“Students in general have much higher expectations of themselves,” says Marie Kan, head of counselling at the University of Arts London.

Here, BoF collates some advice as the next semester gets underway to help you alleviate the extra pressure.

Experiment in a Safe Space

Fashion education typically involves the need for experimentation to develop creative ideas or designs — a process that is time-intensive, laborious and often mentally draining. Each student must therefore figure out their preferred learning environment.

Building relationships with peers and tutors is important at the start of your educational journey. While attending classes and workshops are not enforced like in high school, they can help shape your studies and provide a support network and safe space later on in your degree.

“Use the studio and workshop spaces, get to know your peers and tutors and the technical staff,” says UAL’s Kan. “That goes a long way to making your environment a safe space to learn and a safe space to take risks.”

However, Parson’s graduate Liang found using her school’s facilities less preferable. “Some people just work better when they’re alone or at home,” she says. “Depending on how well you work in a studio setting, you might not want to be there.”

Don’t ‘Catastrophise’

Dr Mary Alvord, the director of Alvord, Baker & Associates and a psychologist specialising in children, adolescents and young adults with cognitive behavioural therapies, identifies a habit prominent among Gen -Zs to “catastrophise,” meaning a tendency to jump to the worst-case scenario.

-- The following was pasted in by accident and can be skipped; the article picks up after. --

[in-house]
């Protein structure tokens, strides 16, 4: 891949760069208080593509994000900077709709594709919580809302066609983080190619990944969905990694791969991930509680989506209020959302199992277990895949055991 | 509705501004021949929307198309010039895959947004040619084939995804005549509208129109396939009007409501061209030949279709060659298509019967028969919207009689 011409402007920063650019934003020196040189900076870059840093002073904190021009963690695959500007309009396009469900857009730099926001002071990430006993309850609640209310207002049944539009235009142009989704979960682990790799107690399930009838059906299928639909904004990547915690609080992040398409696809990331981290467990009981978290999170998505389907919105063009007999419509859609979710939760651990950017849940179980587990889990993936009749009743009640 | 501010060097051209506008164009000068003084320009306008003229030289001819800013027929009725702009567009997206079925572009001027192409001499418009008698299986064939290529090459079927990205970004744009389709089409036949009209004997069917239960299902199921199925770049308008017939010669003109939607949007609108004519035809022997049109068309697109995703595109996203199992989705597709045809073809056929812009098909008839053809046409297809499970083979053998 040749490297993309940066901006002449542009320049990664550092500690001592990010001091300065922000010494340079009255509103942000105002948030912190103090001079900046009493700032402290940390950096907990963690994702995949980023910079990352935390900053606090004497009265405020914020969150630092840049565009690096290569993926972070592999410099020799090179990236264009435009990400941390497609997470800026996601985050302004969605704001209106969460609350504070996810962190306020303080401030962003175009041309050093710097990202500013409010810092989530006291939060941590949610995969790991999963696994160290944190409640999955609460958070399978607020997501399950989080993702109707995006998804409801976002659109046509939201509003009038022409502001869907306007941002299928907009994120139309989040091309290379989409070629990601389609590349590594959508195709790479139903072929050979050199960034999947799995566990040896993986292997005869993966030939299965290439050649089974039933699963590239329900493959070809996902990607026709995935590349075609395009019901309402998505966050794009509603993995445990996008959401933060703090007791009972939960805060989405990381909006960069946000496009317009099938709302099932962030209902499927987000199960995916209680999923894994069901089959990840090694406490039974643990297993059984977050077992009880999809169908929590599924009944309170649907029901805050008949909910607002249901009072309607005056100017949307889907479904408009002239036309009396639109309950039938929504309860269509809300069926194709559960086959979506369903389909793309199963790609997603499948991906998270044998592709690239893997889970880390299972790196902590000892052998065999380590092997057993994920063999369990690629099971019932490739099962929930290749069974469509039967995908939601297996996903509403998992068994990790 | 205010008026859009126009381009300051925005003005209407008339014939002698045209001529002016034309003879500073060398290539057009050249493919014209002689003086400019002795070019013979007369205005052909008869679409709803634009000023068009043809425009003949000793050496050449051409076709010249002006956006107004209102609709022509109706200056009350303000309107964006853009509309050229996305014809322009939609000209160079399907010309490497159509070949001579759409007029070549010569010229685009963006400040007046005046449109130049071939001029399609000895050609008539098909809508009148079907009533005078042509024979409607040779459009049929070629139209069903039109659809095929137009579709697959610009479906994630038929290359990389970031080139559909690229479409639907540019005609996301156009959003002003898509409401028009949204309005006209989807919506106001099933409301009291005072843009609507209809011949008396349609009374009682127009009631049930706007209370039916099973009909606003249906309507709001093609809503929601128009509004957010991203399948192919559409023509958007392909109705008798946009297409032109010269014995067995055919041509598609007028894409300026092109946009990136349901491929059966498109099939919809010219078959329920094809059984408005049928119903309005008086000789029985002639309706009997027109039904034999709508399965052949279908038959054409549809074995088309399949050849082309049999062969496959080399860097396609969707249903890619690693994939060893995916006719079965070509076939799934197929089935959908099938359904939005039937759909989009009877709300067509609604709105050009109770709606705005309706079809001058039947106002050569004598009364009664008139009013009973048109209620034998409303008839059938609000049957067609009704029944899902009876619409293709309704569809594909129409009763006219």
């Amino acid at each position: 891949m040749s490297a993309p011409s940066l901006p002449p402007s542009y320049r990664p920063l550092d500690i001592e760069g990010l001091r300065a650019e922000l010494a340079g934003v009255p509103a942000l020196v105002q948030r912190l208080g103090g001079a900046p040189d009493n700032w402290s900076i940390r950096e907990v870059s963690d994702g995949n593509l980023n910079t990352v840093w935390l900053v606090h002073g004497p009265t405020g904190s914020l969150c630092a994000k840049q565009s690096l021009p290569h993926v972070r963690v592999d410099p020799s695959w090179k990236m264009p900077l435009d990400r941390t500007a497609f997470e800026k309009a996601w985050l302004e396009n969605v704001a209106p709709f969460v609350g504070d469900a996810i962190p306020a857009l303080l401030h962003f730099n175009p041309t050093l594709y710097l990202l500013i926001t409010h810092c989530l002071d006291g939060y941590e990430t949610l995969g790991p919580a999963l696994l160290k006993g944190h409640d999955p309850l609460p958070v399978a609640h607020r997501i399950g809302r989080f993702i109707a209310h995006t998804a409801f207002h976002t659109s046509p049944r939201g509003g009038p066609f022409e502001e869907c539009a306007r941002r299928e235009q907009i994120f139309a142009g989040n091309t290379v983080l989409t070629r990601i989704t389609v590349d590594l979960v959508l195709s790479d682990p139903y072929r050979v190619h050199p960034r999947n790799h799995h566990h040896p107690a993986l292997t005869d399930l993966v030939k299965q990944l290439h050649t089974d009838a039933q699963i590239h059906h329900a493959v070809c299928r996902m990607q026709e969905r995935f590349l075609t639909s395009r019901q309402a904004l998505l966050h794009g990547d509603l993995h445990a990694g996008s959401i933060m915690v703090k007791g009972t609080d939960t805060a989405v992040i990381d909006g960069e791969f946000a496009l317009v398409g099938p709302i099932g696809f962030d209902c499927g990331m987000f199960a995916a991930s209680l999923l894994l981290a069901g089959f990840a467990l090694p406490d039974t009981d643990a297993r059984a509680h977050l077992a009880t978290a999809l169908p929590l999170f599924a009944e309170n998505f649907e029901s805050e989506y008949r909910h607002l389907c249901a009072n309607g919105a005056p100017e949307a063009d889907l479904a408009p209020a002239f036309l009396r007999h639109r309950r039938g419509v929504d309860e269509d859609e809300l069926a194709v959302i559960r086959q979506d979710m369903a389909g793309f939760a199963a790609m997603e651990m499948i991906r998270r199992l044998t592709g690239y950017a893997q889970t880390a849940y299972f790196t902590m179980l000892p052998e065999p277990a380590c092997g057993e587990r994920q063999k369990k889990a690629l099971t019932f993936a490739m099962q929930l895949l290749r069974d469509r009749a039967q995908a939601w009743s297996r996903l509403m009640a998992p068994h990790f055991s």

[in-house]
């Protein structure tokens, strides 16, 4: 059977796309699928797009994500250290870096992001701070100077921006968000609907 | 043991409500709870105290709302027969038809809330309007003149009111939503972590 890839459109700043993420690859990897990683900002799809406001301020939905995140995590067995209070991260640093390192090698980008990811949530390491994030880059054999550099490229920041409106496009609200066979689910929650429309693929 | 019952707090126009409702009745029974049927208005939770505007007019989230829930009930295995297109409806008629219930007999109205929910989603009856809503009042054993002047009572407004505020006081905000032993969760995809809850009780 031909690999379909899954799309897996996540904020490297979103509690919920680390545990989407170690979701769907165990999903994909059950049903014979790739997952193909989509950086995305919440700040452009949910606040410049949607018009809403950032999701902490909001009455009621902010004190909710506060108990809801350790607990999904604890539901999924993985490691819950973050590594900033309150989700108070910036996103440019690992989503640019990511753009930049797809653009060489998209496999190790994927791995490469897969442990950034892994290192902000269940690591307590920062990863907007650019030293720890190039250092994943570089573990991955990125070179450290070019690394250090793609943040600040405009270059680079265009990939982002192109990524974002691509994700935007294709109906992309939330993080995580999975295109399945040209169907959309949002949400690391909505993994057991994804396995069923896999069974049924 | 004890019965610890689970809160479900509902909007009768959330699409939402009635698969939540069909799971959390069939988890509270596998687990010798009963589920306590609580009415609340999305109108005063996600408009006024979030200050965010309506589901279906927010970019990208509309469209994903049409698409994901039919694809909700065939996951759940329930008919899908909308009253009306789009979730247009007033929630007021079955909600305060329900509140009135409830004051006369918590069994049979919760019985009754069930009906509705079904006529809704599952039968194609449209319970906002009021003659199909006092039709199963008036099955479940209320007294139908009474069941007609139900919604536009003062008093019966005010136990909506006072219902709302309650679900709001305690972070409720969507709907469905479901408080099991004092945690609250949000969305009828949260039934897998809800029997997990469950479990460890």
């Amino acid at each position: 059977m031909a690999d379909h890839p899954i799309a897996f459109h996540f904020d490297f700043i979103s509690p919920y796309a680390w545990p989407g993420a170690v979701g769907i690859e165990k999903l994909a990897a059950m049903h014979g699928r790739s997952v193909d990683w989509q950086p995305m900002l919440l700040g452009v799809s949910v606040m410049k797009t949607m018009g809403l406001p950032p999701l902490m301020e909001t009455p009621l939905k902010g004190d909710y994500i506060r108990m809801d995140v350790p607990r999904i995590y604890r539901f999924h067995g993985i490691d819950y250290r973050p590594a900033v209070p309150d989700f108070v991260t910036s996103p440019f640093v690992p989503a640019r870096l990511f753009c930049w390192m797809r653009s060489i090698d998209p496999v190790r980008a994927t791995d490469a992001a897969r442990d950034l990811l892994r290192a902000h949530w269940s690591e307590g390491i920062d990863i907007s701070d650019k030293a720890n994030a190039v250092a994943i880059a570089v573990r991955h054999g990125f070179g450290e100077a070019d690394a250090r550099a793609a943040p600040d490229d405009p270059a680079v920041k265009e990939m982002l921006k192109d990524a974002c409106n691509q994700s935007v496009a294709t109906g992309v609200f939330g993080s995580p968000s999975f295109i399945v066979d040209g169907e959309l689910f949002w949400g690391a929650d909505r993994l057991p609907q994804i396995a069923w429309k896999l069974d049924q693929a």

“‘If I don’t do this, I’ll fail. If I don’t do this, nobody will like me, I’ll be all alone,’” she says. This internal pressure can result in hard-to-attain expectations on oneself, leading to a self-destructive outcome on one’s mental health.

High pressure deadlines also define fashion education curriculums, meaning students are constantly pushing themselves. Rogers said a college friend sewed through his fingers after days without sleeping in order to meet a deadline.

“Overstepping yourself is not a requirement. Just push yourself to be the best that you can without sacrificing the things that you need to function,” he said. “It’s okay to take a break and it’s ok to go out with friends or read a book or whatever you need to do to keep yourself sane.”

Exhaustion and overstimulation have also been linked to impaired sleep and depressive symptoms.

“The mind and the body are very much connected,” says Dr Alvord. “And while that sounds so simple, just getting a regulated schedule and enough sleep can help your mental health.”

Brace for the Internship Hustle

Work experience is now a necessity when applying for jobs after graduation, which presents another pressure to students as they also tackle their internal assignments.